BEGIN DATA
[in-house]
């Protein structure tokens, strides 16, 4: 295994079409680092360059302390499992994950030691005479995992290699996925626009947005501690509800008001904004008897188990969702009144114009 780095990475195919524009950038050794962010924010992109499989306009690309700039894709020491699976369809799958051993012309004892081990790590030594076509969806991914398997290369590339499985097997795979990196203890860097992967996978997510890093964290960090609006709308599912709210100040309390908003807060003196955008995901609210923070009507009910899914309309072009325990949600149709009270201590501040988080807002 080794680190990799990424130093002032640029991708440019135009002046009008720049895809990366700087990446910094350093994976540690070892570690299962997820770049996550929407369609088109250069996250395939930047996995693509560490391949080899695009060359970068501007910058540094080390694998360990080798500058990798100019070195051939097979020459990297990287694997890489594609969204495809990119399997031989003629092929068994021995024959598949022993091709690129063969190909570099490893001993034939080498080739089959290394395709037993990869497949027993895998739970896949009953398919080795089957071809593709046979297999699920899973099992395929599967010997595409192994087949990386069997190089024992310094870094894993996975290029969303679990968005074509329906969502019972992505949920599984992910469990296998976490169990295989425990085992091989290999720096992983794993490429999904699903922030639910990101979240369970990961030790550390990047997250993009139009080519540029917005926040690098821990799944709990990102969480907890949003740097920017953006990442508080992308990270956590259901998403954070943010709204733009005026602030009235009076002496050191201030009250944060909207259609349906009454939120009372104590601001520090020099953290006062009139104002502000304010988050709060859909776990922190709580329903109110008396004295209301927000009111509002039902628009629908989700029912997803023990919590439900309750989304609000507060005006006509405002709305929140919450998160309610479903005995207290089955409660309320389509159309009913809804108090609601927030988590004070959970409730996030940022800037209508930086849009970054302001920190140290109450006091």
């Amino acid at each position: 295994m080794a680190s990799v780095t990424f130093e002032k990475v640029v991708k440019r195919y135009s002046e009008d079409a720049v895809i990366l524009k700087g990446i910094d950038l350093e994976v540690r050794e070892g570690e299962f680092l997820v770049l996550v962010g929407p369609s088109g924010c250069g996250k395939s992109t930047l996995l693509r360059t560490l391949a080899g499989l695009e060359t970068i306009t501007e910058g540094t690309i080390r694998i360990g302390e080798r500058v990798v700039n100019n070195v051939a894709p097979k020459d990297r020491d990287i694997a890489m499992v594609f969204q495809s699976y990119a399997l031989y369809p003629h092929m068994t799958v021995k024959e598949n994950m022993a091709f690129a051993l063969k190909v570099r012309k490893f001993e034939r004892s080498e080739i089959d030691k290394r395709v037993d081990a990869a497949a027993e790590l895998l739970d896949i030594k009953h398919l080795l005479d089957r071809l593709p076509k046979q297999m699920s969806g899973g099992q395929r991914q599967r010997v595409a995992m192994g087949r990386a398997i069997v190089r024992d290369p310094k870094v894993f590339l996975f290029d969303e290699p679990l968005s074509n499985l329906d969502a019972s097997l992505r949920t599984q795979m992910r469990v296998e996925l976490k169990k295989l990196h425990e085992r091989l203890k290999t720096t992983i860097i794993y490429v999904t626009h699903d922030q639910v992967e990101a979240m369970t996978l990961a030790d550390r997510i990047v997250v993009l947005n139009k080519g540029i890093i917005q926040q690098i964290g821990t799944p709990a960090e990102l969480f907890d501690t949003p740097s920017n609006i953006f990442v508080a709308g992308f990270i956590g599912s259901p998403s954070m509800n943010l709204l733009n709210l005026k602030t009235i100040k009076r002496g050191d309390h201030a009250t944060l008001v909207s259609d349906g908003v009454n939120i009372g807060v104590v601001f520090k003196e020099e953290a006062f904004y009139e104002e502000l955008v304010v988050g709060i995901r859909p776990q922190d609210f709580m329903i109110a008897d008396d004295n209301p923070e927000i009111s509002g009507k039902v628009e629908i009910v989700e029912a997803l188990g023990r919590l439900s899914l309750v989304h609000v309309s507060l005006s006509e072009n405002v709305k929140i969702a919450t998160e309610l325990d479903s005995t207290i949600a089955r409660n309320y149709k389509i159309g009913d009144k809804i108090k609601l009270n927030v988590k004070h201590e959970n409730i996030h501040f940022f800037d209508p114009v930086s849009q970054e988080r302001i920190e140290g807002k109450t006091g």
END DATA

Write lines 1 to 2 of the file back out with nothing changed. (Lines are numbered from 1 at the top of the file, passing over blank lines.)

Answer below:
[in-house]
């Protein structure tokens, strides 16, 4: 295994079409680092360059302390499992994950030691005479995992290699996925626009947005501690509800008001904004008897188990969702009144114009 780095990475195919524009950038050794962010924010992109499989306009690309700039894709020491699976369809799958051993012309004892081990790590030594076509969806991914398997290369590339499985097997795979990196203890860097992967996978997510890093964290960090609006709308599912709210100040309390908003807060003196955008995901609210923070009507009910899914309309072009325990949600149709009270201590501040988080807002 080794680190990799990424130093002032640029991708440019135009002046009008720049895809990366700087990446910094350093994976540690070892570690299962997820770049996550929407369609088109250069996250395939930047996995693509560490391949080899695009060359970068501007910058540094080390694998360990080798500058990798100019070195051939097979020459990297990287694997890489594609969204495809990119399997031989003629092929068994021995024959598949022993091709690129063969190909570099490893001993034939080498080739089959290394395709037993990869497949027993895998739970896949009953398919080795089957071809593709046979297999699920899973099992395929599967010997595409192994087949990386069997190089024992310094870094894993996975290029969303679990968005074509329906969502019972992505949920599984992910469990296998976490169990295989425990085992091989290999720096992983794993490429999904699903922030639910990101979240369970990961030790550390990047997250993009139009080519540029917005926040690098821990799944709990990102969480907890949003740097920017953006990442508080992308990270956590259901998403954070943010709204733009005026602030009235009076002496050191201030009250944060909207259609349906009454939120009372104590601001520090020099953290006062009139104002502000304010988050709060859909776990922190709580329903109110008396004295209301927000009111509002039902628009629908989700029912997803023990919590439900309750989304609000507060005006006509405002709305929140919450998160309610479903005995207290089955409660309320389509159309009913809804108090609601927030988590004070959970409730996030940022800037209508930086849009970054302001920190140290109450006091």